Research by R3 also indicated that more than a third of borrowers on a DMP had still been threatened with legal action by creditors chasing debt.
Deborah Shields, of the Money Advice Trust, which runs the national helpline, says: “There will be a proportion of borrowers on debt-management plans who should be considering bankruptcy or an IVA instead.”
Insolvency practitioners warn that fee-charging companies are guilty of pushing desperate borrowers on to a DMP. The companies, which promise “free advice” to “clear your debts”, pocket hefty arrangement fees of thousands of pounds. For example, Debt Unlockers levies an administration fee of 17.5 per cent plus the first repayment as a charge for setting up the plan. It says it always tries to reduce or freeze the interest charged by creditors.
CCCS will set up a plan and administer payments at no charge to the debtor, instead receiving funding from creditors. It will also carry out regular reviews to ensure that borrowers are on target to clear their debts over a set period.
To qualify for the token payments scheme, borrowers must have at least two unsecured debts and the creditors must adhere to the Lending Code. At least 5,000 people a month will be eligible for help under the token payment arrangement, according to estimates by CCCS. It is aimed primarily at borrowers who have suffered from a temporary cut in income, such as losing their jobs.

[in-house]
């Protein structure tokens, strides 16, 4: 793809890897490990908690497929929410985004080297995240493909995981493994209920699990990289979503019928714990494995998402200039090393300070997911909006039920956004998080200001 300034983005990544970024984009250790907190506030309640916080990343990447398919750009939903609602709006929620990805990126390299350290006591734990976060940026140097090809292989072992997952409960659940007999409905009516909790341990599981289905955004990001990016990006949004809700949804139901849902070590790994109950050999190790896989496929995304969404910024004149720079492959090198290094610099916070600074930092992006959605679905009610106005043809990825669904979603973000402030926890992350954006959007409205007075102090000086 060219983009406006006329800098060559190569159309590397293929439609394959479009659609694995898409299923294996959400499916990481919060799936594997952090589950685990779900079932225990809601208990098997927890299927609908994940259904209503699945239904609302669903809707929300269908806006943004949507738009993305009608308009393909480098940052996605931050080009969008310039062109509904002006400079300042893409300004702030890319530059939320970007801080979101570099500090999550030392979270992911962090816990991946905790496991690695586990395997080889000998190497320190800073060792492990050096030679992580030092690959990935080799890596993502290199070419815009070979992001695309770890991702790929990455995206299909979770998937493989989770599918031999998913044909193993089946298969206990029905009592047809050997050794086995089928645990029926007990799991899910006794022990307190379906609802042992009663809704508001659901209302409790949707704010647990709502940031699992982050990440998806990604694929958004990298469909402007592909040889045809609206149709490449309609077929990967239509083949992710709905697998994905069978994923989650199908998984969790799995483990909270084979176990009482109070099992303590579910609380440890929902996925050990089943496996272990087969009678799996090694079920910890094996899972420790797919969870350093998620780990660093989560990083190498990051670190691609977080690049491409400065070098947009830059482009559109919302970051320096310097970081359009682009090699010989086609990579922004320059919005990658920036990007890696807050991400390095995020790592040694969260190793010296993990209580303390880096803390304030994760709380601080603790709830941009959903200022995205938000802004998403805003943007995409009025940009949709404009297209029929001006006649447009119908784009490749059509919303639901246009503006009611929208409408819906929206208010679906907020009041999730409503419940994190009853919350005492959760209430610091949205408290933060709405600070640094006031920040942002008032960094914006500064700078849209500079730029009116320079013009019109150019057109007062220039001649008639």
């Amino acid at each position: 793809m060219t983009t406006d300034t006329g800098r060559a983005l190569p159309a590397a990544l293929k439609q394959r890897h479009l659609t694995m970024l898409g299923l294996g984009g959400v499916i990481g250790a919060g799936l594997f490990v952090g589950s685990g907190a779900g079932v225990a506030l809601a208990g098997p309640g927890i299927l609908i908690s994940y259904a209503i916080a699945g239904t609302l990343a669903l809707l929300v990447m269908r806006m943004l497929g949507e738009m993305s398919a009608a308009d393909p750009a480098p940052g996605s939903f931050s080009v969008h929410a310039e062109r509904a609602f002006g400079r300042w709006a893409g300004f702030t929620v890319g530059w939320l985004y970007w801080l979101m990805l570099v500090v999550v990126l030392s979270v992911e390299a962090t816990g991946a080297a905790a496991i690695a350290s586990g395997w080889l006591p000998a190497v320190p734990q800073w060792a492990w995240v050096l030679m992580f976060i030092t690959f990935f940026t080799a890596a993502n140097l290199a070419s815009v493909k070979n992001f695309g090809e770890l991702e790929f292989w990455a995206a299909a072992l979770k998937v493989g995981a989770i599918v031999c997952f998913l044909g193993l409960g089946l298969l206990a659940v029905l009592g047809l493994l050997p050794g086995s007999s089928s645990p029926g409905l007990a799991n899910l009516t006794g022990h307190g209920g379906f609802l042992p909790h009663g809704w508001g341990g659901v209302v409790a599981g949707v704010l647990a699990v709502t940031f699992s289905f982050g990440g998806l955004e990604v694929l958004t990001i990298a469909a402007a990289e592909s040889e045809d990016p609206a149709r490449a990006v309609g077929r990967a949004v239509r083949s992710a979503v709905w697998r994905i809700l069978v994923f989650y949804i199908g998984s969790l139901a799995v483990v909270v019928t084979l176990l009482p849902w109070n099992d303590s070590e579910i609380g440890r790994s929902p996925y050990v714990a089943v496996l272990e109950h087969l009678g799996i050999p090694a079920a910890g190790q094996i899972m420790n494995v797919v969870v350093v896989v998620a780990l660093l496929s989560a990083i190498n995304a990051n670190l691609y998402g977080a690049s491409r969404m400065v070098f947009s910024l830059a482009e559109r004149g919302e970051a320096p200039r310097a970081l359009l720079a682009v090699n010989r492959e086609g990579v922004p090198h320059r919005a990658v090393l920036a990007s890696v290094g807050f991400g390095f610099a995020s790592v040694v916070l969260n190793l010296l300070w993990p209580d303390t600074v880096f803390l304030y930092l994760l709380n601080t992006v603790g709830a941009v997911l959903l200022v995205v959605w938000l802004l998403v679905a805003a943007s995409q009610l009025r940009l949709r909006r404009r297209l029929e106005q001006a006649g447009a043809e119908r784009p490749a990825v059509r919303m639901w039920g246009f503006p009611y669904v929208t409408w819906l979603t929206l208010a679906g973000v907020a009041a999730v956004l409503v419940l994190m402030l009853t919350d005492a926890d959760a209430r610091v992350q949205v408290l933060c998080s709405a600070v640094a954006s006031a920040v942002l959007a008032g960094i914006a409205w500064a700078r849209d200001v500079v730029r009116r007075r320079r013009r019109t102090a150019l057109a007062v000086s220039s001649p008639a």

In the past, debt charities, such as National Debtline, have encouraged borrowers to suggest token payments to lenders if they are struggling financially for a short period of time. However, the new scheme will mean CCCS managing the token payments arrangements, acting as a middleman between the borrower and lender.The charity will carry out an assessment five months after a borrower began making token payments and could move a borrower on to an IVA or bankruptcy order if necessary.
Individual voluntary agreement (IVA)